Fine ice made satin ribbon of the road that strode
The high plateau-land of the Great Divide.
Tall, ponderous ranges flanked my either side
And, softly cumbered with the heavy snows
that deeply drifted from all winter’s throes,
Resembled august and colossal rows
Of pallid, smoothly tumbled jasper.
The early morning sunshine peered among
Dispersing then combining clouds that clung
Awhile to nearby peaks, then briskly flung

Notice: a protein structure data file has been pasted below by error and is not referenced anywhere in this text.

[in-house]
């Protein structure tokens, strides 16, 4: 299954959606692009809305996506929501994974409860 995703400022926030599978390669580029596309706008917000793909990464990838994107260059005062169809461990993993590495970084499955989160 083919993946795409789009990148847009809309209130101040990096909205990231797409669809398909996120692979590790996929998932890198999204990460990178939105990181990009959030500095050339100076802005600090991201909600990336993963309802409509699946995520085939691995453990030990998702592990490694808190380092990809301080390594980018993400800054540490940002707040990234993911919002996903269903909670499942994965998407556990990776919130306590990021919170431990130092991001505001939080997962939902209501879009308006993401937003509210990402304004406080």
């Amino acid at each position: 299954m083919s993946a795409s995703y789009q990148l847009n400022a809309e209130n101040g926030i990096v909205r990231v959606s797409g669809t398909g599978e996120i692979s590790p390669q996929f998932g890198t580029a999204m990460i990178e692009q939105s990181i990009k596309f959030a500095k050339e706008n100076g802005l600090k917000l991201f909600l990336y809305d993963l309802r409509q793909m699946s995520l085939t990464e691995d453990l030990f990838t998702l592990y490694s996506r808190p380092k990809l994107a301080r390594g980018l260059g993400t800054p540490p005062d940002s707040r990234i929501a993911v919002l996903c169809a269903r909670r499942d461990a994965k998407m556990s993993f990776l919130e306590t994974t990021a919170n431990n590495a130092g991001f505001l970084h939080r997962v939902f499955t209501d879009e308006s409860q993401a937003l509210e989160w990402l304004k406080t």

At me a few standoffish banks of fog.
The mists that ever shroud the mountains
Roiled round my car like flustered gods
As if inquiring why I trod so high,
For now we all were wandering in the sky,
The clouds, the sunlight, and the road, and I.
But as I drove that lonely plateau road,
So coldly drawn between such silent hills,
The heavens briefly turned to stained glass mode:
The sunlight found a place to filter through.
The clouds that fumbled near me brightened to
Light rose and salmon cotton candy hues.
The snow-bound mountains all around me too,
in bandied light that danced and leapt and fell,
Blushed in several shades of faint pastel,
And momentarily the universe was pink;
Then all turned back to grey.